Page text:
Power windows are taken for granted until they don’t work, am I correct? When they fail it turns a fast-food drive through or a simple coffee run into an ordeal (I was going to use more colorful language here but decided not to).
What do I do if a power window has failed?
Your two basic options are to have a qualified auto repair shop perform a repair or do it yourself. The goal of this article is to give you some general information as to what components are involved and what could be wrong. Armed with this information, you will know what to expect with whatever decision you choose.
Let’s start with what components are involved. Here is a basic list:
- Window Regulator
- Window Regulator Motor
- Power Window Switch
- Power window Wiring
- Power Window Control Unit (could be Body Control Module, or a separate Window Control Module)
- Tracks, Guides and weather-stripping the window rides in
What can be wrong with my Power Window?
Well, any of the above! We must consider the age of the system first. How long have these components been doing their job and at what frequency have they been used? If its your driver power window, it’s probably because this is the one that gets the most use. Is the vehicle five or more years old? Chances are that the components are worn out. If the power window is not the driver window and is newer, the chances are that there is a product defect or something happened to damage the mechanism.
Could the power window mechanism have been damaged somehow?
Was the vehicle ever in an accident? Was the door subjected to some type of unusual force such as a windstorm that may have caught the door in an open position and slammed it shut excessively hard? Has anyone exposed the window to any downward force (think: getting a favorite stuffed animal stuck between the glass and upper door frame when rolling the window up or trying to operate the window with an ice or snow build-up on the exterior)?
What component has failed?
Whatever the cause or what component has failed, you still need to repair the power window right? Here are the BASIC troubleshooting steps to help determine what component is bad.
- Do you hear a noise when trying to roll the window up for down? If so, what type of noise is it?
- No noise – Motor has failed, switch, wiring or control module has failed.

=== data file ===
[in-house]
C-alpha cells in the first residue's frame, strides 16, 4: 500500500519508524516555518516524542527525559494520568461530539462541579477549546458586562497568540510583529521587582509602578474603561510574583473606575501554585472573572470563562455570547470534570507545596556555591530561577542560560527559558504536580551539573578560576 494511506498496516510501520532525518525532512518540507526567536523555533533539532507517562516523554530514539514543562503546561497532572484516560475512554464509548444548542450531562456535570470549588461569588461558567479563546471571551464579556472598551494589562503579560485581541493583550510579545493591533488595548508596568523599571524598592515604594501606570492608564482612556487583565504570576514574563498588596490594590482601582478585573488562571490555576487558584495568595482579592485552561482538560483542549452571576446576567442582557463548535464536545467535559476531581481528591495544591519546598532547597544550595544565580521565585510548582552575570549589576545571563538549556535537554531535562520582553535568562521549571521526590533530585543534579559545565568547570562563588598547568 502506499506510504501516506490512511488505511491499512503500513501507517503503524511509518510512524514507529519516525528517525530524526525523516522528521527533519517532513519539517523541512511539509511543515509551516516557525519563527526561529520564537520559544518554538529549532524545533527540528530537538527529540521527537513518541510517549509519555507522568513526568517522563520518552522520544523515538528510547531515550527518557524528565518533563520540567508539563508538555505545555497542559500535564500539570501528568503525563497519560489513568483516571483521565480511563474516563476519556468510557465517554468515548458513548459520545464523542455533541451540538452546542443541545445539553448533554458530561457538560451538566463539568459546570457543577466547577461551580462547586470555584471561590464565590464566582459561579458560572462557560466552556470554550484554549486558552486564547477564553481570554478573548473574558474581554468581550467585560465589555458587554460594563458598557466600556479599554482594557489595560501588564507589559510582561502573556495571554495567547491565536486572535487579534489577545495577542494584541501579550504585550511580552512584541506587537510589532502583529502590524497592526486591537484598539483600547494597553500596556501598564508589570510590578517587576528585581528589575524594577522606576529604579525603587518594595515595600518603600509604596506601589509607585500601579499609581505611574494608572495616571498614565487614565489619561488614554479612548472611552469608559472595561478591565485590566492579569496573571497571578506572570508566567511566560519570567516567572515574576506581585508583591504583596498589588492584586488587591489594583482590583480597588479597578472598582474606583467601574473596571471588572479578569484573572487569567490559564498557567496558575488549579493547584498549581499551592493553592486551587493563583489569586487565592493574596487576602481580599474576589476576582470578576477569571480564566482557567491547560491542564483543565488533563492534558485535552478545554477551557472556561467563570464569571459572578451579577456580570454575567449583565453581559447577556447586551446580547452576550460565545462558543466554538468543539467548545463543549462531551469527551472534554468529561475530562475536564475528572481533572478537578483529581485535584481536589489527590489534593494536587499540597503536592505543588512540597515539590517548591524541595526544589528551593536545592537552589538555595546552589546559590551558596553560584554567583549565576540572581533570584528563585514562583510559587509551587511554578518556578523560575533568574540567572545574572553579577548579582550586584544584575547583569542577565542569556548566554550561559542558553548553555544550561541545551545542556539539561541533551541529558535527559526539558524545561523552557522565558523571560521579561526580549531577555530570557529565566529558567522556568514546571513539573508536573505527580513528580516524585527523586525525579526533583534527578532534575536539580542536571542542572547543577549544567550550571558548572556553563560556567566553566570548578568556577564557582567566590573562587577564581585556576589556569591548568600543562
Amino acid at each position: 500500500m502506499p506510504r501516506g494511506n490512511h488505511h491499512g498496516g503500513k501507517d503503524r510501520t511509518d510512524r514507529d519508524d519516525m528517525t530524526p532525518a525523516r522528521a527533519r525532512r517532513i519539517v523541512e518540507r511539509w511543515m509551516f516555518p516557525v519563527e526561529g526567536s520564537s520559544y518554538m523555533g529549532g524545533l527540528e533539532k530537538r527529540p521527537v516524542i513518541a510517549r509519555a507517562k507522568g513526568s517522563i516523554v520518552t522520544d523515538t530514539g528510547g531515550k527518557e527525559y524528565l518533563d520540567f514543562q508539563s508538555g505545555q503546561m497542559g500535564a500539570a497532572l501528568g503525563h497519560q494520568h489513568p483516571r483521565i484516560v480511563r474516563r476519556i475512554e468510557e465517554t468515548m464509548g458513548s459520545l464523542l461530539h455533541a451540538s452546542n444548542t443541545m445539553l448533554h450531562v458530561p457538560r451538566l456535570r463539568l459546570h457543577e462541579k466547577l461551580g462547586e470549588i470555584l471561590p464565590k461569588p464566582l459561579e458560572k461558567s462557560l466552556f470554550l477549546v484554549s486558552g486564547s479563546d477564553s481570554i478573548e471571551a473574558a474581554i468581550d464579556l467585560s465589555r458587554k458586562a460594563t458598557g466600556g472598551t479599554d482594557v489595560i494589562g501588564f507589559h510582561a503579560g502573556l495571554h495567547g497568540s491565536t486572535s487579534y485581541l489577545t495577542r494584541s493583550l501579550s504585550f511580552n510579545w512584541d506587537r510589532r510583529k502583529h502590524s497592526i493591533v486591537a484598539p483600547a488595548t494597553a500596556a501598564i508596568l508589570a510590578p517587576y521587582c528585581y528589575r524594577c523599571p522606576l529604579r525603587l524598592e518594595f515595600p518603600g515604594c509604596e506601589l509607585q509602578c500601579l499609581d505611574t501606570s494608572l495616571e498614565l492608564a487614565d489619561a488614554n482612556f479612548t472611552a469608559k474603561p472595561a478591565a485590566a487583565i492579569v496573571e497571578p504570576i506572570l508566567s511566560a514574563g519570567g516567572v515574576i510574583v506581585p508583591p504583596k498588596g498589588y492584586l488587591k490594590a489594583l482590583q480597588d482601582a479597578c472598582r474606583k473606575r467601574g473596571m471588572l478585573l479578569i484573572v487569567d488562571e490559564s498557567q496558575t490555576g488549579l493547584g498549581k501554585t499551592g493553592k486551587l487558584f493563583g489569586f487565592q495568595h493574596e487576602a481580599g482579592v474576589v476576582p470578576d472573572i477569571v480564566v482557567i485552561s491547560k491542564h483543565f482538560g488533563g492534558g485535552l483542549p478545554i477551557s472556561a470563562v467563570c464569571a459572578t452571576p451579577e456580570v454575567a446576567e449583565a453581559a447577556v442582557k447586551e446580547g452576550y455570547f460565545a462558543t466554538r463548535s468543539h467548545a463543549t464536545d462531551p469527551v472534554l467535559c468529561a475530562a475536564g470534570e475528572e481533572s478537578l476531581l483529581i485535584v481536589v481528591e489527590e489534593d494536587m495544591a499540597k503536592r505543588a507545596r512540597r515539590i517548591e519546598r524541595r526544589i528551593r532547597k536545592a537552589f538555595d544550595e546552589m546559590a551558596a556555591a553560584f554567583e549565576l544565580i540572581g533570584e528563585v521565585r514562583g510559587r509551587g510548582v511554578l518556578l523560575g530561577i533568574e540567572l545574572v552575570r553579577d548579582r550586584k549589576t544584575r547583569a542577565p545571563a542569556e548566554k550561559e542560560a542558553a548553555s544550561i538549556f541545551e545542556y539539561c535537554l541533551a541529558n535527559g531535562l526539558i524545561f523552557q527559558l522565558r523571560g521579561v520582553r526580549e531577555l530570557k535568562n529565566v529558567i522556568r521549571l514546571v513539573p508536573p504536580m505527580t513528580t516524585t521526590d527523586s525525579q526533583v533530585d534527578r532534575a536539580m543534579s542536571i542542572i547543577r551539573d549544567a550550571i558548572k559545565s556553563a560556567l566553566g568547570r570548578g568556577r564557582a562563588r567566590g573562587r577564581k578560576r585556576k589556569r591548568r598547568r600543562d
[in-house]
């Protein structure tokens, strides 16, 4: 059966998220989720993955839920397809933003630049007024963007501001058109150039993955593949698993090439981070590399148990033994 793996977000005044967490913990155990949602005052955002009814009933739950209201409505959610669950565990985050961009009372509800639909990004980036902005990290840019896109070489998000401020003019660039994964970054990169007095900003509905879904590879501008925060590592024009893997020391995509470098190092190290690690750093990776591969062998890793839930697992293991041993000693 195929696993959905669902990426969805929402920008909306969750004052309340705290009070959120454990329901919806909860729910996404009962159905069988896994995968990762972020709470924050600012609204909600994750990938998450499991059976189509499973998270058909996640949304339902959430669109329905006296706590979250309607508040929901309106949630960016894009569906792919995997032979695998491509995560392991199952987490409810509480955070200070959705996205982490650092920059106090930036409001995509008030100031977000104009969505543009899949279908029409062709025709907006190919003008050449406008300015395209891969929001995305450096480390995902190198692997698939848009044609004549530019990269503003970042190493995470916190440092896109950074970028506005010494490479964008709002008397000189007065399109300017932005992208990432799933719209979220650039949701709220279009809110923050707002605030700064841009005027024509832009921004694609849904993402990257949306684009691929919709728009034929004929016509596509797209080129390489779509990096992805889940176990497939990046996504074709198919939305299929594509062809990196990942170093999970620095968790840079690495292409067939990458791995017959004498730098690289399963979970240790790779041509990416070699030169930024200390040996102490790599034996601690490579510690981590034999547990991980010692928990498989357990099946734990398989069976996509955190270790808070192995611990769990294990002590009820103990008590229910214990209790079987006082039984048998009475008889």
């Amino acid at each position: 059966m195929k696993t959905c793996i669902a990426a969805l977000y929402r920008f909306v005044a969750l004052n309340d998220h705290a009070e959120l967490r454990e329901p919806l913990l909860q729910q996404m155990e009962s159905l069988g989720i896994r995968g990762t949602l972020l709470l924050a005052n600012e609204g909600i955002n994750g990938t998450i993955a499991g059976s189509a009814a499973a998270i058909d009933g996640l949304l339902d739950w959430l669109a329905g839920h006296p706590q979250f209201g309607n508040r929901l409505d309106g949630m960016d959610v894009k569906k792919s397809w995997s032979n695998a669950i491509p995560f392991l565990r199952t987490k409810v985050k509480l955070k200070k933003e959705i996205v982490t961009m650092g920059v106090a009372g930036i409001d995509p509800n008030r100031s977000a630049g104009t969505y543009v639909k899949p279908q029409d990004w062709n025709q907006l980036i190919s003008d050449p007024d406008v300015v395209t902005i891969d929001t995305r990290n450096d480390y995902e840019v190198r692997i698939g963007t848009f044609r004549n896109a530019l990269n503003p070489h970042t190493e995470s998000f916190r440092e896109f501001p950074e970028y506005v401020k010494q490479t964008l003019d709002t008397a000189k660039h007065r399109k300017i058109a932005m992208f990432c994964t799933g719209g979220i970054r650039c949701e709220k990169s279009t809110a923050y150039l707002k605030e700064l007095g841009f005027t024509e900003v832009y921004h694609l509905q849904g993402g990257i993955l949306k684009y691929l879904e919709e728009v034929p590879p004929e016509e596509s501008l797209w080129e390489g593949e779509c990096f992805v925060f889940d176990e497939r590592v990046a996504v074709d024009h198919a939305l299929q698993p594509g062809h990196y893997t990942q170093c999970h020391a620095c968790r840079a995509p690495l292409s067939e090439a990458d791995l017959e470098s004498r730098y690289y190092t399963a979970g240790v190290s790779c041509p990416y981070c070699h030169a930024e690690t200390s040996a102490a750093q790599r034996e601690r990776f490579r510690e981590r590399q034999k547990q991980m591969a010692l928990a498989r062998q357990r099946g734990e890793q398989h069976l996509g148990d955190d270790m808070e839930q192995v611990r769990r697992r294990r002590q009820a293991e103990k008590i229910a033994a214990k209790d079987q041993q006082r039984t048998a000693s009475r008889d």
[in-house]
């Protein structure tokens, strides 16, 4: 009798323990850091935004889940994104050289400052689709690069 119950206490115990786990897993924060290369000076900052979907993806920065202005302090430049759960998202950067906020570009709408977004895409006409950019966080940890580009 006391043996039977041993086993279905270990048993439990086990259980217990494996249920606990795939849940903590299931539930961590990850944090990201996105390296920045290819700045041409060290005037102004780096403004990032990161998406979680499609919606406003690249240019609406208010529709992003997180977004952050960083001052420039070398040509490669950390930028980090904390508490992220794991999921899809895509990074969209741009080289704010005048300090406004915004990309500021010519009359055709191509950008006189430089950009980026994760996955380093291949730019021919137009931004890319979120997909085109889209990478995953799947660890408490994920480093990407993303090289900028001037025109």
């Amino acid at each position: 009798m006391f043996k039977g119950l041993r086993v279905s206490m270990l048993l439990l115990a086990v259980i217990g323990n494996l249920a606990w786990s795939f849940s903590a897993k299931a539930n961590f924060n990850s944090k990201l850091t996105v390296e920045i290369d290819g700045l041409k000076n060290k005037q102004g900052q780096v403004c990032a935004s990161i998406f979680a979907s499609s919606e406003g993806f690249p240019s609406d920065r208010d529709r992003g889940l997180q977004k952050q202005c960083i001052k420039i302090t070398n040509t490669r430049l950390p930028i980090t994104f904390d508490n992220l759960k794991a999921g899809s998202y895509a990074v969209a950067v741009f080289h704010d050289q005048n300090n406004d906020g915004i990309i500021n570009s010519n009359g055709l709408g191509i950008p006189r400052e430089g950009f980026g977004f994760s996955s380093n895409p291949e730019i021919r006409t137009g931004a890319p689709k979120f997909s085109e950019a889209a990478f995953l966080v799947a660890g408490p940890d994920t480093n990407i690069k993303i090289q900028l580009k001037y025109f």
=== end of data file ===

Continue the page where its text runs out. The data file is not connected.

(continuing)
- Makes a “ticking” sound – Window Regulator has failed. Window Motor may still be ok.
- Makes a “electric motor running sound” – Window Regulator has failed. Window Motor may still be ok.
- Window moves up or down some but stops – Window track system or weather-stripping could be damaged, dry or misaligned. Motor or regulator may also be weak.
How do I replace a window regulator and motor assembly?
If you’ve determined that the regulator and/or motor need to be replaced the general process is as follows:
- Remove the door trim panel
- Gently remove the vapor barrier (will need to be reinstalled later)
- Disconnect the electrical connections
- Secure the window in the up position so it is out of the way and does not drop down when removing the regulator
- Remove and replace window regulator/motor assembly
- Reverse the instructions for reassembly.
This is a very simplified set of instructions. Anyone that has replaced a power window regulator and motor will tell you that this can be a very difficult process (think black diamond trail). It will likely require a few specialty tools for the removal of the door trim panel, regulator, and various other components. The regulator is generally held in by special rivets that will need to be drilled out. Reinstalling these rivets require a specialty rivet gun and rivets.
If you think the track or weather-stripping is causing you trouble, it will need to be diagnosed. Our auto repair facility would generally remove the regulator from the window and manually move the window up and down the tracks to see if there is an obstruction. This will reveal which parts require alignment or replacement.
Unless you are mechanically adept, we may recommend you have a qualified repair shop handle this type of job. Our technicians at Elite Auto Repair are some of the most skilled and knowledgeable in the business. We do this type of work every day. Elite auto Repair has the tools, part resources and knowledge to troubleshoot and repair failed window regulator units.
Please don’t hesitate to contact us if you are in the Phoenix, Tempe, Mesa or Chandler area. We can certainly help.